Joshua vs Klitschko: How have Joshua's fellow London Olympic gold medallists fared?
By Neel Khagram
Last Updated: 27/04/17 10:01am
Anthony Joshua has etched his name in history as one of a select few who have won Olympic gold and a world title.
Nearly five years on from his 2012 success, 'AJ' will fight in front of an expectant 90,000 crowd at Wembley Stadium against Wladimir Klitschko this Saturday night, live on Sky Sports Box Office.
On the bill, he will be joined by fellow Olympic gold medallists Luke Campbell and Katie Taylor at the national stadium.
Here we look at each of the London 2012 boxing champions and how they built on their Olympic success.
Men's gold medallist
Super heavyweight: Anthony Joshua (Great Britain)
The Londoner was destined for greatness after defeating Roberto Cammarelle via the count-back system to claim Olympic gold in his home city.
As a professional, Joshua has taken out all before him, registering 18 straight wins by knockout and will now face the ultimate test at Wembley when he fights two-time heavyweight champion Wladimir Klitschko.
Heavyweight Oleksandr Usyk (Ukraine)
Since turning professional in 2013, Usyk has fought 12 times as a cruiserweight and knocked out all but one of his victims.
He has been taken the distance by two boxers so far, Krzysztof Glowacki in 2016 where he took the WBO title from the champion and Michael Hunter in April 2017.
Light heavyweight: Egor Mekhontsev (Russia)
The southpaw from Russia showcased sound amateur pedigree before his London triumph when he won the heavyweight World Amateur Boxing Championships in 2009, defeating Oleksandr Usyk in the semi-final.
As a professional, Mekhonstev signed terms with Top Rank and is unbeaten in 13 outings.
Middleweight: Ryota Murata (Japan)
Murata is the first boxer from Japan to become Olympic champion since 1964 and the only fighter from the country to claim gold at a weight class above bantamweight and flyweight.
As a professional, Murata is unbeaten in 12 bouts and will challenge for the WBA 'regular' middleweight title on May 20 against Hassan N'Dam N'Jikam.
Welterweight: Serik Sapiyev (Kazakhstan)
Sapiyev's decorated amateur career included winning world championship gold in the light welterweight division in 2005 and 2007 and Olympic gold at 2012.
The Kazakh beat Britain's Fred Evans in the Olympic final 17-9 and won the Val Barker Trophy for the best boxer of the tournament. However, unlike his countryman Gennady Golovkin, he did not follow on from his Olympic success and turn professional.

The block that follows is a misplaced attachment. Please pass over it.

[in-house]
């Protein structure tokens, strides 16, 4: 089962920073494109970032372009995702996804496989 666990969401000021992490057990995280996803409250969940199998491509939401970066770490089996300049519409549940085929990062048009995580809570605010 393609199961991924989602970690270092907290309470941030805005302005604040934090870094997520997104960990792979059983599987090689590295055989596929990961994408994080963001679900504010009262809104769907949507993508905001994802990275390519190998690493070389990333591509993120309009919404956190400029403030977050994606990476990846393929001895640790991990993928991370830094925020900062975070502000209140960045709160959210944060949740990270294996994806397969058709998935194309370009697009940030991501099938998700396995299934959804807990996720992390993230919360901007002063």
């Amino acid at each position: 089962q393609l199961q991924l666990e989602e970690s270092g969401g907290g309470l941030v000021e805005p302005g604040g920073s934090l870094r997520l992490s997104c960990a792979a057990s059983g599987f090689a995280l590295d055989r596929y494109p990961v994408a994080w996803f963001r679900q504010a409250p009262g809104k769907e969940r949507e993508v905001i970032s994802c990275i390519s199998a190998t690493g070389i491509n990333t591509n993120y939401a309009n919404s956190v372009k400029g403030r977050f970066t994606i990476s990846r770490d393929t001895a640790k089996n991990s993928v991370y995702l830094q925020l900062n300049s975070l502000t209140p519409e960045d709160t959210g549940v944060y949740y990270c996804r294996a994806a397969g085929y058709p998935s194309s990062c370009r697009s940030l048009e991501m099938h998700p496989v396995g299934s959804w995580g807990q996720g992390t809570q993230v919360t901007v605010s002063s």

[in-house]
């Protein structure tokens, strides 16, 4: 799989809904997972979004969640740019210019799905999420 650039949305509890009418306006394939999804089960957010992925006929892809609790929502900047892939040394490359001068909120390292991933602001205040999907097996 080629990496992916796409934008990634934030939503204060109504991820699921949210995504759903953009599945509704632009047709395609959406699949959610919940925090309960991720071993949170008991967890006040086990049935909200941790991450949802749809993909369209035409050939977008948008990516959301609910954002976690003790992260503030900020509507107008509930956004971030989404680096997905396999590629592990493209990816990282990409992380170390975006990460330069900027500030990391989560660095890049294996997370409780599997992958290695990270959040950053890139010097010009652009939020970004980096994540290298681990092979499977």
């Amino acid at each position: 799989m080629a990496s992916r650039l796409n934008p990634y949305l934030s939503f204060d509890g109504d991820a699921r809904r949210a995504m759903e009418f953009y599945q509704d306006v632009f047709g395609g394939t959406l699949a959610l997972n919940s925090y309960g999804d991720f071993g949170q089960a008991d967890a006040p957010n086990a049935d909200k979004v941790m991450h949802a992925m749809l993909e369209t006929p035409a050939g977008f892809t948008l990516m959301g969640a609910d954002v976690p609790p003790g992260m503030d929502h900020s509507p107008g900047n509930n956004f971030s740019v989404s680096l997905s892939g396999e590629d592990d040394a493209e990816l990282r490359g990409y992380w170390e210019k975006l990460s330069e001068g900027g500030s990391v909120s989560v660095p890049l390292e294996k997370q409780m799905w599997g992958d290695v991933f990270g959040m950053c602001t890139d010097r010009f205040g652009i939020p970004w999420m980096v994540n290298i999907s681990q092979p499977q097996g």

Light welterweight: Roniel Iglesias (Cuba)
The Cuban sensation won a junior world lightweight gold in 2006, bronze at the Beijing Olympics and gold at London when he defeated Denys Berinchyk from Ukraine by a score of 22-15.
Just like many Cuban's before him, he never made the switch to the paid ranks.
Lightweight: Vasyl Lomachenko (Ukraine)
Vasyl Lomachenko is perhaps the most decorated amateur in the modern era and the first 2012 Olympian to win gold and a world title.
During his time wearing a vest and head-guard, the Ukrainian amassed a record of 396 wins against just one loss, which included back-to-back successes in Beijing and London.
'Hi-tech' then made the audacious attempt at winning a world title in his second fight as a professional, but just fell short against Orlando Salido. However, he would go on to win the vacant title in his next bout and has since become a two weight king.
Bantamweight: Luke Campbell (Great Britain)
The baby-faced southpaw from Hull put his city on the boxing map when he defeated Ireland's Joe Joe Nevin to win gold in 2012.
As a professional, 'Cool Hand' seemed on track for a world title shot before a surprise defeat to Yvan Mendy in December 2015.
He has since rebuilt with four straight victories and hopes to stay on course for a crack at the world title when he fights on the Joshua-Klitschko undercard.
Flyweight: Robeisy Ramirez (Cuba)
Ramirez accomplished the Olympic double by winning gold in London and Rio.
There is no news as of yet whether the 23-year-old will push for a third title in Tokyo or turn professional.
Light flyweight: Zou Shiming (China)
Shiming is arguably the most famous boxer from the Far East, winning bronze in the 2004 games and back-to-back golds in 2008 and 2012.
As a professional, he is training out of the famous Wild Card gym in LA owned by Freddie Roach and overcame his 2015 failed world title attempt by defeating Prasitsak Phaprom for the vacant WBO flyweight belt last time out.
Flyweight: Nicola Adams (Great Britain)
Nicola Adams' face lit up the 2012 games when she won gold at flyweight. The fighter from Leeds went on to defend her crown four years later in Rio and has recently made the switch over to the professional ranks.
Lightweight: Katie Taylor (Ireland)
Her country's flag bearer in the 2012 Games, Taylor is one of the most loved athletes in Ireland having won five consecutive golds at the Women's World Championships, six golds at the European Championships, five gold medals at the European Union Championships and gold at the London 2012 Olympics.
Taylor failed to medal in Rio but has impressed with four straight wins since turning professional and will showcase her boxing talents on the Joshua-Klitschko undercard
Middleweight: Claressa Shields (United States)
Claressa Shields made American history to become the first person from America, male or female, to win back-to-back Olympic golds after her London and Rio triumphs.
Shields has also gone on to make further seismic steps in her short time as a professional, starring on the huge Kovalev-Ward undercard before headlining her own show in America, and becoming the first female to do so.